How to troubleshoot a gas water heater

A typical gas water heater consists of a steel tank, a layer of insulation, and a sheet metal jacket. The bottom of the tank is heated by a fixed gas burner that is controlled by a thermocouple and a regulator valve. To vent excess heat and noxious fumes, a gas heater tank is equipped with a hollow tube, through its center, that connects to a house flue.

Flame Burns Orange

If the flame in your gas water heater burns orange and jumps and pops, the system may not be getting a sufficient supply of secondary air. An orange flame means higher operating costs. Be sure that the heater has a sufficient supply of combustion air by opening doors in confined areas or by installing louvered vents in the doors.

Clogged Flue

A clogged flue is caused by rust or debris that accumulates at tight bends in the flue pipe. A serious health hazard, a clogged flue may force deadly carbon gases into the living quarters. An easy way to check that the flue is working properly is to place a burning match or burning piece of cardboard near the flue hat while the heater is on. The smoke should be drawn into the flue. To locate an obstruction, turn the heater to pilot and disasĀ¬semble the vent pipes. Inspect and clean each piece of pipe and then reassemble the flue.

Heater Burning Unevenly or Not at All

If your heater is burning unevenly or not burning at all, it may have dirt in the pilot line or burner line. To clean these lines, disconnect them from the regulator and slide a thin wire through each line. Blow air through the lines. If dirt is lodged in the gas control valve, call a plumber. Control valves are delicate mechanisms that can be dangerous if serviced improperly.

Pilot Light Out

If the pilot light on your gas water heater is out or won’t burn, the thermocouple may need to be replaced. The thermocouple is a thick copper wire that has a heat sensor on one end and a plug on the other. Heat from the pilot flame sends a tiny millivolt charge through the wire, which causes the plug to open the control valve. When a thermocouple’s sensor burns out, the heater’s magnetic safety valve remains closed and the pilot light won’t burn. To replace a thermocouple, turn off the gas and disconnect the entire burner assembly from the control valve. Remove the thermocouple from its retainer clip near the pilot and snap in a replacement. Be sure to position the sensor directly in line with the pilot flame. Reconnect the burner assembly to the control valve.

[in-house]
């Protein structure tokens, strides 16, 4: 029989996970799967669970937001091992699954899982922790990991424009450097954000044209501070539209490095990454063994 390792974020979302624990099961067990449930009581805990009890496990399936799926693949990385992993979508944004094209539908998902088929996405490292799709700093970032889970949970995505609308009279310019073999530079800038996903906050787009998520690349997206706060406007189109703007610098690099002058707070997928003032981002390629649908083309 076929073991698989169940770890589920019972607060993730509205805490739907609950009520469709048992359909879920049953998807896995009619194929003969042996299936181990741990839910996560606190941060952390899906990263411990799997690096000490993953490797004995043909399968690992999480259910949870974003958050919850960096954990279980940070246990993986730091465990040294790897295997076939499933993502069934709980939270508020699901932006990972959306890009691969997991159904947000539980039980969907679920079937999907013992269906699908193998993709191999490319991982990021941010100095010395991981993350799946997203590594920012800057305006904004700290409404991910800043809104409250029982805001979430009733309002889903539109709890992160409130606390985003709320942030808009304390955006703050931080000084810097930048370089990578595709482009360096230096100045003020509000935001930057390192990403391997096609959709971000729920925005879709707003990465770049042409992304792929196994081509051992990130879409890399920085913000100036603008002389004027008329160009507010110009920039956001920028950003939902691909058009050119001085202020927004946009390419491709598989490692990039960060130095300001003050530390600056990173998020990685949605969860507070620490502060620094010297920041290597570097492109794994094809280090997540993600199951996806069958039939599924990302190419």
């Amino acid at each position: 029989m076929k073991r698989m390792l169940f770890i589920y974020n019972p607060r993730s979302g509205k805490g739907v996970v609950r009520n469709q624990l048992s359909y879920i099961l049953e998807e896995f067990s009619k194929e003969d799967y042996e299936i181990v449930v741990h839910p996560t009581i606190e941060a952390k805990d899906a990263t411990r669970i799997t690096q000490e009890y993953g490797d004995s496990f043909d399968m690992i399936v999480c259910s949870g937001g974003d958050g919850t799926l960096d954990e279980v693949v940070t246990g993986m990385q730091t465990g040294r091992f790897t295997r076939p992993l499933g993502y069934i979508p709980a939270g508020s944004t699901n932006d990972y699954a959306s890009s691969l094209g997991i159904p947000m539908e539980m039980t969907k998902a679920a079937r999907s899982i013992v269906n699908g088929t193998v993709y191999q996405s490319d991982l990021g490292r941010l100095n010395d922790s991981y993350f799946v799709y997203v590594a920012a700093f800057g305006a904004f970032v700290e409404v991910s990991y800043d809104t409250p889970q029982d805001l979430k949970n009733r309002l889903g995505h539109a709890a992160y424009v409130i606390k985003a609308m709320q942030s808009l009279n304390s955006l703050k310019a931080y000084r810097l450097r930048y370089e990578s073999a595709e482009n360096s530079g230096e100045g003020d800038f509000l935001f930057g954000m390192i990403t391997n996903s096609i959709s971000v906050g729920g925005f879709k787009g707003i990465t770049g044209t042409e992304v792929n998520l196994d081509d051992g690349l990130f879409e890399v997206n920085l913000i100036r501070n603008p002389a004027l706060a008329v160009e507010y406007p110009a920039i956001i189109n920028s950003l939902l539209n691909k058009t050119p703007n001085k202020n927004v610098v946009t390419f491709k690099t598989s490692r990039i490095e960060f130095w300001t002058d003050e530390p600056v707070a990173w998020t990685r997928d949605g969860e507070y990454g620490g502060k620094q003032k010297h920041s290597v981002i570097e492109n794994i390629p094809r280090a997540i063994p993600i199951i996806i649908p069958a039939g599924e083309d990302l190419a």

If You Smell Gas

If you smell a strong gas odor, it’s likely there is a dangerous gas leak. Leave the house immediately and call your gas or utility company.

If you smell only a light trace of gas, it may be a leaky pipe joint. To find the leak, brush every joint with a mixture of dish detergent and warm water. Soap bubbles will appear around the leaky joint. Turn off the gas at the meter. Bleed the line at the union located above the heater and ventilate the area. Take apart the leaking joint and clean the fitting and pipe thoroughly with a wire brush. Reassemble the parts with pipe-joint compound. Tighten all the joints. Turn on the gas, bleed the air from the line, and retest all the new joints with soap and water.

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